157 Killed In Ethiopian Airlines Boeing 737 Crash

157 Killed In Ethiopian Airlines Boeing 737 Crash

Ethiopian Airlines said Sunday that 149 passengers and 8 crew are dead following a crash near Ethiopia’s capital, Addis Ababa.

Flight number 302 departed from Bole International Airport on March 10 around 8:38 a.m. local time heading to Nairobi, Kenya, before crashing shortly after takeoff, the airline said. The cause has not yet been determined.

“Ethiopian Airlines Group expresses its profound sorrow and deepest condolences to the families of the victims and their loved ones on the tragic plane accident,” Ethiopian Airlines said in a statement. The airline said that it had contacted the families of the deceased as of Sunday evening local time.

According to the airline, the plane had recently undergone a “rigorous” maintenance check just a month prior on Feb. 4. The carrier said in a press release that it had “teamed up with all stakeholders concerned to conduct forensic investigations and identify the identities of the victims.”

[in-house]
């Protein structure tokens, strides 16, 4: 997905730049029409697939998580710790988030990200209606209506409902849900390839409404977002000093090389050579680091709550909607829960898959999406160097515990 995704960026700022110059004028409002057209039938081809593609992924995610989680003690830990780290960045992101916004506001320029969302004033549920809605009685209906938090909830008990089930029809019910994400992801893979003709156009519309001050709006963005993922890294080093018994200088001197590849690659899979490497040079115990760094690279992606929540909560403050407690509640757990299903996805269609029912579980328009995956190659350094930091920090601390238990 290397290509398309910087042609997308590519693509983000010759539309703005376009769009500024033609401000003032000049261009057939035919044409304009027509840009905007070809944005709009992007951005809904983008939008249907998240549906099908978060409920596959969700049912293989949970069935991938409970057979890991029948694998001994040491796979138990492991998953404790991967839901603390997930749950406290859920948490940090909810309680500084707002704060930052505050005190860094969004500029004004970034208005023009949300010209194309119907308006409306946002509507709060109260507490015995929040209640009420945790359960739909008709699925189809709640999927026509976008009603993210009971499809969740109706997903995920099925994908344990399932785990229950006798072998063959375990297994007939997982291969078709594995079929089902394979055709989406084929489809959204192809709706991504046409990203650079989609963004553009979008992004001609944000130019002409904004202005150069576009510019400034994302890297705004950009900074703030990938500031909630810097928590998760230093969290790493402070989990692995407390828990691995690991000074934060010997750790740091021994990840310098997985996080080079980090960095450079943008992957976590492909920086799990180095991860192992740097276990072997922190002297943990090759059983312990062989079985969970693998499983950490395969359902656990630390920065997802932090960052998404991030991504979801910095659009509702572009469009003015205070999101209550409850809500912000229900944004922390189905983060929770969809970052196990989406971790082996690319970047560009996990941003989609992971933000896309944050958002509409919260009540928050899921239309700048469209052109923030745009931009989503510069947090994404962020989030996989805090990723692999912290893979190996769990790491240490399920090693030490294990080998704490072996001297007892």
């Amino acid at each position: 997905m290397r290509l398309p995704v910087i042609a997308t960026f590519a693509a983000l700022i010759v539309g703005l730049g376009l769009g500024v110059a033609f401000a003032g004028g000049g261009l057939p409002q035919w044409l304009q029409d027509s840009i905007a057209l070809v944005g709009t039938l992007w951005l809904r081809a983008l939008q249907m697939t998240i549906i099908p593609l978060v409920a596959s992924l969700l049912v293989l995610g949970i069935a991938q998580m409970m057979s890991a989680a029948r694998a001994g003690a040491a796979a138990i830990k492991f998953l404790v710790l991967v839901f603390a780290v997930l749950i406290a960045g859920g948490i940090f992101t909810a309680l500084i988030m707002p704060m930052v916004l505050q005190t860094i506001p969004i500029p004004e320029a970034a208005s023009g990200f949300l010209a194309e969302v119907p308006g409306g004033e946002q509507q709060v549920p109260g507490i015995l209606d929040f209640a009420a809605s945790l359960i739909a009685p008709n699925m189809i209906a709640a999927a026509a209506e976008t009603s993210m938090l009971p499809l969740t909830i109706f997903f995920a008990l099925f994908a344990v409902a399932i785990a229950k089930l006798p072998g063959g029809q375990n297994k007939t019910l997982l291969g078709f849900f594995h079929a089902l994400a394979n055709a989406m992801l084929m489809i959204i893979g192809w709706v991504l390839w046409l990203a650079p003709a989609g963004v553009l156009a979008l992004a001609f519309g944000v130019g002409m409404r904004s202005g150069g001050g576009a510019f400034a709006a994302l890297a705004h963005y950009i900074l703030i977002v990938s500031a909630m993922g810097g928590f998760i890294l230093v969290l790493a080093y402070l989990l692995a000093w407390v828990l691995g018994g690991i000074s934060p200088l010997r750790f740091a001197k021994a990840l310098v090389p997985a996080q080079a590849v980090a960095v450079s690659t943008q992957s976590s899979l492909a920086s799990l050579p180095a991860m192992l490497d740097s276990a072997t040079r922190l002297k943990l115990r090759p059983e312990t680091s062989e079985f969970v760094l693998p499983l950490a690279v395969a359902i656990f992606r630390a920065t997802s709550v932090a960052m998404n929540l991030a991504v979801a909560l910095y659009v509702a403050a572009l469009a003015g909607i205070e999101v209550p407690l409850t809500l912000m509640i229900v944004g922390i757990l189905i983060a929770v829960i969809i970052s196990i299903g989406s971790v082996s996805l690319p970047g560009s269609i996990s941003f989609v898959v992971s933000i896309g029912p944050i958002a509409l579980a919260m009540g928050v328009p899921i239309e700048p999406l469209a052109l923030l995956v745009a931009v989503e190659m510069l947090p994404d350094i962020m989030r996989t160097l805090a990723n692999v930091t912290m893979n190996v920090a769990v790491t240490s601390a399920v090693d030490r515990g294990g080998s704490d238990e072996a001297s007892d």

The investigations into the cause of the incident will reportedly be carried out by a committee formed by the airline, the Ethiopian Civil Aviation Authority, as well as the Ethiopian Transport Authority.

According to the New York Times, the 737 Max 8 aircraft was one of manufacturer Boeing’s most recent models. The paper noted that the model was the same as Lion Air Flight 610, which also crashed shortly after takeoff in late October 2018 in an incident that killed 189 people on board.

“Boeing is deeply saddened to learn of the passing of the passengers and crew on Ethiopian Airlines Flight 302, a 737 Max 8 aeroplane,” Boeing said in a statement on Sunday. “We extend our heartfelt sympathies to the families and loved ones of the passengers and crew on board and stand ready to support the Ethiopian Airlines team.”

While the conditions of Sunday’s crash are still unclear, CNN noted some immediate differences between it and the Lion Air incident last year. Geoffrey Thomas, the editor of Airline Ratings, told CNN that transmissions were received from the Lion Air flight up until the moment it crashed, whereas transmissions were reportedly lost with Flight 302 prior to impact.

According to the Twitter account for Ethiopian Prime Minister Abiy Ahmed, March 11 has been declared “a national day of mourning for citizens of all countries that have passed in this tragic accident.”

[New York Times]

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